10 types of static pages that give value and trust to blogs

A blog is known by its posts, not pages, right? 

Yes, but...

While posts are the life-blood of a blog, standalone pages give the blog the required background support. And they need not be updated too often.

What are the standalone pages on a blog and how to make best use of them?

Posts and pages both are technically webpages and have a unique URL of their own. Pages are those webpages that are  not pushed down like posts when new matter is posted on the blog. Usually they do not have a time stamp and thus are eternal. In typical web design of blogs, such pages are not displayed in the main column where posts keep coming, but in special places where they are always visible. 

Since the standalone pages have a unique personality, they quietly define your blog's standard and trustworthiness. The additional information the pages provide make the visitors stay on the blog longer. Some pages add to the blog's reputation by establishing the blogger as trust-worthy. Therefore, you should not take the creation and placement of standalone pages lightly.

We use these pages usually for the following purposes:
  1. Giving information about the blogger and/ or the blog: Usually we call such a page as 'About us' page. It tells how the blog started, what all it contains, who all are behind the blog, what is its guiding principle and so on.
  2. Giving contact information: There could be a separate 'Contact us' page or the contact information could be part of the 'About us' page. Google says, blogs/ websites with a page on the owner's contact details are more trusted as compared to those whose owner remains hidden. The contact information includes URLs for specific purposes (e.g. customer service, product details, downloads), email ID, telephone number, physical address,)
  3. Giving background information about the topics covered in the blog: Since pages come and go, they do not stay on top of home page unless specially pinned. Pages, being static, serve well as the storehouse of background information that does not change too often.
  4. Giving the visitor additional information on your product or service: Let us illustrate this with the example of an author blogger. There can be information about the book on sidebar and on posts, but if you want to share a chapter or take the visitor to your creative journey or give interesting information on characters/ locations, a page can be the best way to do that. Same goes for other products or services.
  5. Asking visitors to take action: Such a page is called 'call to action' or 'landing' page. A page comes handy when you want to hook the visitor - a potential client - to buy your product or take any other action (e.g download an ebook, subscribe to updates, refer your blog to a friend). Bloggers/ website owners who sell products and services often have a long promotional article full of pitch for purchase, testimonials, etc on the landing page.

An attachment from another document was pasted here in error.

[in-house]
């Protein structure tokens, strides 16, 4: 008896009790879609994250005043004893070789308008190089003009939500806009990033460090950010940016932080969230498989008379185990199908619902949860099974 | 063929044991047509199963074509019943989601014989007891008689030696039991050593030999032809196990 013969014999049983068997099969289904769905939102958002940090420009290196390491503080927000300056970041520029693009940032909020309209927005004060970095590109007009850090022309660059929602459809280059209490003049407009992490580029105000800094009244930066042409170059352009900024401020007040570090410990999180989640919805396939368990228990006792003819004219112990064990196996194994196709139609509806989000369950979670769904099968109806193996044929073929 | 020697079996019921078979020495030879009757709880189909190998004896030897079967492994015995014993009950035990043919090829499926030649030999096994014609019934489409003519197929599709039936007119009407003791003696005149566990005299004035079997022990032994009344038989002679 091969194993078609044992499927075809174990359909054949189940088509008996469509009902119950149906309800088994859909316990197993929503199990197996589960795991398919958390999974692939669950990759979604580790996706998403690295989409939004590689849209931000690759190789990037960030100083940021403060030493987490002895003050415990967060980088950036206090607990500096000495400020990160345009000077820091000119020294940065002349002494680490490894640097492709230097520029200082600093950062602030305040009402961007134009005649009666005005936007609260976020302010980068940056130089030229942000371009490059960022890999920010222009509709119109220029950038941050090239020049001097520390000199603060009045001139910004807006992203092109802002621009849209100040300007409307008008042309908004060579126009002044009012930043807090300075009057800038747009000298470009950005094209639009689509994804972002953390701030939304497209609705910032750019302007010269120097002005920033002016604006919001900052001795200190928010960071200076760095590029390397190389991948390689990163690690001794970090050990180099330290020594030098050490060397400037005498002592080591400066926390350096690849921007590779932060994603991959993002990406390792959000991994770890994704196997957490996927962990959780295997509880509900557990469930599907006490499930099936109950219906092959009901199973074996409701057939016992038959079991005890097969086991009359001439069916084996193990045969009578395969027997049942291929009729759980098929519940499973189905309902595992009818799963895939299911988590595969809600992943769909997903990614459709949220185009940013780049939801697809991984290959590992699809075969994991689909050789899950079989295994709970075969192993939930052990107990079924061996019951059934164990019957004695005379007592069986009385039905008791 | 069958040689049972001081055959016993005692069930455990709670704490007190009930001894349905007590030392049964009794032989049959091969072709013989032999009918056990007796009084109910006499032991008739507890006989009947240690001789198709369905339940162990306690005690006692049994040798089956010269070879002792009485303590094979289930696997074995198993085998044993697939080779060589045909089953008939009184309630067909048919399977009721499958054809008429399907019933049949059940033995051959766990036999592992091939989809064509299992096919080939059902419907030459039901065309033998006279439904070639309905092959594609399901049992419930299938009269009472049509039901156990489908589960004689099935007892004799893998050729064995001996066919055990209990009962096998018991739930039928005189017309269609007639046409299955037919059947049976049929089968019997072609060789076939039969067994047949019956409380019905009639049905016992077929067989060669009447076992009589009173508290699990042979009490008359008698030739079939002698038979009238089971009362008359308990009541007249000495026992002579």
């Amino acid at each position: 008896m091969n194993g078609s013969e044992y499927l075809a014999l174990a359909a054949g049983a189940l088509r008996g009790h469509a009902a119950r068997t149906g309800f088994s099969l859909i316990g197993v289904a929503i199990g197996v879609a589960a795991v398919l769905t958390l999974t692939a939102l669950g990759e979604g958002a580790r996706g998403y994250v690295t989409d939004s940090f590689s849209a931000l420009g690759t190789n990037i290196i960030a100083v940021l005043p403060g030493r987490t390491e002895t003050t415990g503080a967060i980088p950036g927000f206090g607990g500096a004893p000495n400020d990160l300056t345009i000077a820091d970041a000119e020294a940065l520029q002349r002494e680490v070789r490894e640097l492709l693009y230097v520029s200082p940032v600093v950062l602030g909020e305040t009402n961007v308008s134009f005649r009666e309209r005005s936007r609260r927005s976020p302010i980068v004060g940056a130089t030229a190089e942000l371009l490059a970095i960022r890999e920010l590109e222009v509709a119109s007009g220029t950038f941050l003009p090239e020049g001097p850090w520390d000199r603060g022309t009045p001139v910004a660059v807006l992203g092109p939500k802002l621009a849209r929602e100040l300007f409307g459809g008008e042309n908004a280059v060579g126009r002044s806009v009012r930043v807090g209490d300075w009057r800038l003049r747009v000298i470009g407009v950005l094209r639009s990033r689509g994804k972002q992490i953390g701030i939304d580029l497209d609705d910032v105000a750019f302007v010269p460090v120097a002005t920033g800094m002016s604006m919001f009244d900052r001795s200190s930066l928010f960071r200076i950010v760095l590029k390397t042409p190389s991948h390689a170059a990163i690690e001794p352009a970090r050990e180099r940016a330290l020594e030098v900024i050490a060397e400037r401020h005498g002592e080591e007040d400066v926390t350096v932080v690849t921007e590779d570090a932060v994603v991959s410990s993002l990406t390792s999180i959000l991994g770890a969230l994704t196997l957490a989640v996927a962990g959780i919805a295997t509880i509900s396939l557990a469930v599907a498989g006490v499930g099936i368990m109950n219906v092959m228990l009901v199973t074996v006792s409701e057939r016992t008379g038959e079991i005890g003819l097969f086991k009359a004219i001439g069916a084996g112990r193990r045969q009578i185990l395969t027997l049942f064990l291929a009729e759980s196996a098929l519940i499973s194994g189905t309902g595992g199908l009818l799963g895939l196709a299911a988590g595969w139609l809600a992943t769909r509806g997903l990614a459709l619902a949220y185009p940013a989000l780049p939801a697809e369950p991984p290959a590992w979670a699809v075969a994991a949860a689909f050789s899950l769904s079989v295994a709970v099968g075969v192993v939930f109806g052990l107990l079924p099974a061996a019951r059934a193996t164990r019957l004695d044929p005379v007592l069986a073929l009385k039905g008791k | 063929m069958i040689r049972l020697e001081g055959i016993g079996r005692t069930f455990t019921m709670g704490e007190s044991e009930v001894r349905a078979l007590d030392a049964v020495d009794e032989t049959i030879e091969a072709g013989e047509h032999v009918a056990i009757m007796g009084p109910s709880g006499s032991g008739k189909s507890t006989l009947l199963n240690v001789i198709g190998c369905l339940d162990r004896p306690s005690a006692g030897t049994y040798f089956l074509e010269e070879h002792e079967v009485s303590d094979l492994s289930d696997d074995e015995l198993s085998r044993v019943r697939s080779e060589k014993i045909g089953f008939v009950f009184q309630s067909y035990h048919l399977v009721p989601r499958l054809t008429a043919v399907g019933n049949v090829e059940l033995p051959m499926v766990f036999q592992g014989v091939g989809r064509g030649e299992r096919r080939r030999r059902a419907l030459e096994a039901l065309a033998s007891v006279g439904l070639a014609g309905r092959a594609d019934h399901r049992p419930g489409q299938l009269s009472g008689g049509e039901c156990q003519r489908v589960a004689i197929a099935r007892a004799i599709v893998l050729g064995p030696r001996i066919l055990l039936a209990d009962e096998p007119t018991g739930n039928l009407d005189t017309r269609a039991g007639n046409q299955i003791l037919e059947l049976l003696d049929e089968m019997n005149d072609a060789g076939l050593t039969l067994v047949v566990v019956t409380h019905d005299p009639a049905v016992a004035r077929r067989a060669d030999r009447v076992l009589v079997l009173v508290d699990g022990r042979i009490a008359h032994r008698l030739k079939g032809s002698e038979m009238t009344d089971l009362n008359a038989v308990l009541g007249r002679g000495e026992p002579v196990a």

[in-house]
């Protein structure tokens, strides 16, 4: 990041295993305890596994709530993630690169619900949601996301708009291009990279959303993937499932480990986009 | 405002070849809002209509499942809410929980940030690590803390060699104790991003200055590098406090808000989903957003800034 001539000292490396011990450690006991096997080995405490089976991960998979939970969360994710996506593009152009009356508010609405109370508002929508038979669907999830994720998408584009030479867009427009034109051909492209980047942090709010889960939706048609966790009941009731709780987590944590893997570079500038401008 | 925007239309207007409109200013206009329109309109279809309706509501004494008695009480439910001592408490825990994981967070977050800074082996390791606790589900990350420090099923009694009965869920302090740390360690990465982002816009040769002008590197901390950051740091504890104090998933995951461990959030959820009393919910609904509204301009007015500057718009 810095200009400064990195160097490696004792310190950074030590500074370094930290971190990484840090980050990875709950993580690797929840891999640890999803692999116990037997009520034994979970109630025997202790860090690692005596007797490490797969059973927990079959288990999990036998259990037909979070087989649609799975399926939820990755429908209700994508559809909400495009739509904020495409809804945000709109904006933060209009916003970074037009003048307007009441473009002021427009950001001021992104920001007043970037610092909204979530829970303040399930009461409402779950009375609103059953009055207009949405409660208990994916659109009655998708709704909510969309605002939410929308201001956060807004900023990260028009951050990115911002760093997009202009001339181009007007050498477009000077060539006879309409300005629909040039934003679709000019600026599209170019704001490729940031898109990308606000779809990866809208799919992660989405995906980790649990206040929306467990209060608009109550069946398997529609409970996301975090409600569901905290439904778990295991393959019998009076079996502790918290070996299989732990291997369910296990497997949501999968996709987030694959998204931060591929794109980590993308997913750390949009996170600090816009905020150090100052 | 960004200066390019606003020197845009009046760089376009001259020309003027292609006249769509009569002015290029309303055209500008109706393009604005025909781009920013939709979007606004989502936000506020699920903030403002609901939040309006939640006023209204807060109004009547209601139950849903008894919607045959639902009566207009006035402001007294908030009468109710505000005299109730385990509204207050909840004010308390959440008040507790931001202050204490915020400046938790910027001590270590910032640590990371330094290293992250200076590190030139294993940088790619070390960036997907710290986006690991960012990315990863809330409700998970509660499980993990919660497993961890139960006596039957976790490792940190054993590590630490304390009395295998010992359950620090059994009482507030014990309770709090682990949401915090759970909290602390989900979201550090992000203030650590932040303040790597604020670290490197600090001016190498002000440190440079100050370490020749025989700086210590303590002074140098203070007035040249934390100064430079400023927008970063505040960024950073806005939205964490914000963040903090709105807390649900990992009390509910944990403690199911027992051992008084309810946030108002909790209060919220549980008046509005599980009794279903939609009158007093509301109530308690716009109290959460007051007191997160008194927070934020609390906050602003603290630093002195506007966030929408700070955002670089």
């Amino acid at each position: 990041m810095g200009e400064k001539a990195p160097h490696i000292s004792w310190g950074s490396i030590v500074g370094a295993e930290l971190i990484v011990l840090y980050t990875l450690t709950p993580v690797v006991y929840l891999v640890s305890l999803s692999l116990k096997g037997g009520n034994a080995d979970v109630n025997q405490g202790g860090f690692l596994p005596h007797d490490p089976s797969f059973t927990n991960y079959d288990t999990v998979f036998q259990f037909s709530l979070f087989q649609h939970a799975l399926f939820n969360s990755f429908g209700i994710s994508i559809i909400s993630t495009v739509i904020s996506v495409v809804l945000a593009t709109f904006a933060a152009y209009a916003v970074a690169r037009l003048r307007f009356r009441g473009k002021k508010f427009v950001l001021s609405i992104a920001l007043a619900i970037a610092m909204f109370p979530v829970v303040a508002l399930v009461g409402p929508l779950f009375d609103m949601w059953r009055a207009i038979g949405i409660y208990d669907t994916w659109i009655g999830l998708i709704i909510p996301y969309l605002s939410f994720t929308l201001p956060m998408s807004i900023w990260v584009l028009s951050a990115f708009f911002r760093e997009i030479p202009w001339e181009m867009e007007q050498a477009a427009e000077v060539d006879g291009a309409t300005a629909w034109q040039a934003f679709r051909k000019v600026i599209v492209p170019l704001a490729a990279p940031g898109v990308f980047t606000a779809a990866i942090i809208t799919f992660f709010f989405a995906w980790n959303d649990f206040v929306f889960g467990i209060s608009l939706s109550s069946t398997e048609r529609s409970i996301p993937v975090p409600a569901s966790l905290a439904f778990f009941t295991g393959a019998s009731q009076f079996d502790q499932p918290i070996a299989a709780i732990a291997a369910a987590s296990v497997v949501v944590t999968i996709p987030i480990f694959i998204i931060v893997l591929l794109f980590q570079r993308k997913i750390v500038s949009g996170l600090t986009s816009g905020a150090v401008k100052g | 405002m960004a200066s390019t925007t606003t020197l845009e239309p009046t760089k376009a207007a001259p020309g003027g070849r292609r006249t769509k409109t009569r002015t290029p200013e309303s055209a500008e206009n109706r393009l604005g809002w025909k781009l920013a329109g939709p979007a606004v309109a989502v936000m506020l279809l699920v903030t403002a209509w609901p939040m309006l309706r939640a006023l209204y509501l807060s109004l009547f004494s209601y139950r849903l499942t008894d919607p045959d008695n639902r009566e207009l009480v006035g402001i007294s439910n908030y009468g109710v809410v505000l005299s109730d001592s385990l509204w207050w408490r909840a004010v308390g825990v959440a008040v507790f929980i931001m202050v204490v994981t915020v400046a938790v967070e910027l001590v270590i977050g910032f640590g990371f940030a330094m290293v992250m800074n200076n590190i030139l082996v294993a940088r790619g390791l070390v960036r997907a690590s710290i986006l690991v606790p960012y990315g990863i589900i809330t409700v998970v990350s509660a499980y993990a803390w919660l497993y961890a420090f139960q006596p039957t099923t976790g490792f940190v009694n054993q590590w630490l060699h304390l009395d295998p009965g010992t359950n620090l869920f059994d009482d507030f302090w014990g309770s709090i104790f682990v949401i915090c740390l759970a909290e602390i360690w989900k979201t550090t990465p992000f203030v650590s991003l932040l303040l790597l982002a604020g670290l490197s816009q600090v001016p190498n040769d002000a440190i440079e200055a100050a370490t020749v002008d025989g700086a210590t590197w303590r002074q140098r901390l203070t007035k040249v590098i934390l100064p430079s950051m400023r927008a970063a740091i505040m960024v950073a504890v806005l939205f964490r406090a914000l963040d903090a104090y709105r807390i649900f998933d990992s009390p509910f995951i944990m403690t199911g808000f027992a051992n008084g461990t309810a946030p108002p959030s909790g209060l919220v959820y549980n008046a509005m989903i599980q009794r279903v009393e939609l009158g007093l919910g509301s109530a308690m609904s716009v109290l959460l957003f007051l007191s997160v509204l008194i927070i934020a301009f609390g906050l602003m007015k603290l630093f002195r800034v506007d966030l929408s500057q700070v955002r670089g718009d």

6. Providing manually curated resources: Many bloggers manually make a list of the best posts on the blog. Some give a list of external resources. Some produce an FAQ list.
  7. Providing specific information. Standalone pages come handy when you organize a web even or a real-life event or carry out a project. Standalone pages give all details of the project in one place.  
  8. Giving website policies: You can put all policies such as privacy policy, cookie policy and comment policy on a separate page and link it to the homepage of your website/ blog. Similarly, disclaimers and disclosures about your content and conditions for using it can be included in that page.
  9. Guiding visitors in case of broken link: You should have a '404 error page' that is displayed when any webpage in your blog is not displayed due to misspelling or using wrong URL by the user or the webpage not being available due to some other error. This page should apologize for the inconvenience caused to the reader and guide him where to go from there.


Where to display static pages?

Standalone pages do not pose problem of display unlike other design elements such as widgets. Static pages are best displayed as links or buttons on the homepage and within posts when they need to be cross-referenced. The menu bar just under the title is the best place for some such pages. Sidebar is also good for displaying standalone pages. From web design point of view, the last bar on the blog or website is the best place for linking pages relating to disclaimer and web policies as they need not take up prime space. 

page web design

You should prominently display the 'About us', 'Contact us' and 'call to action' pages. There is no need to display the 'broken link' page. 

Some bloggers like to make a static page as the homepage of the blog to give the blog the look of a website. That is a design choice but in our view it partly reduces the 'blogging' feel and serves no good purpose.

Wordpress (both CMS and blogging platform) and Blogger allow easy creation of static pages and customization of their placement from the dashboard.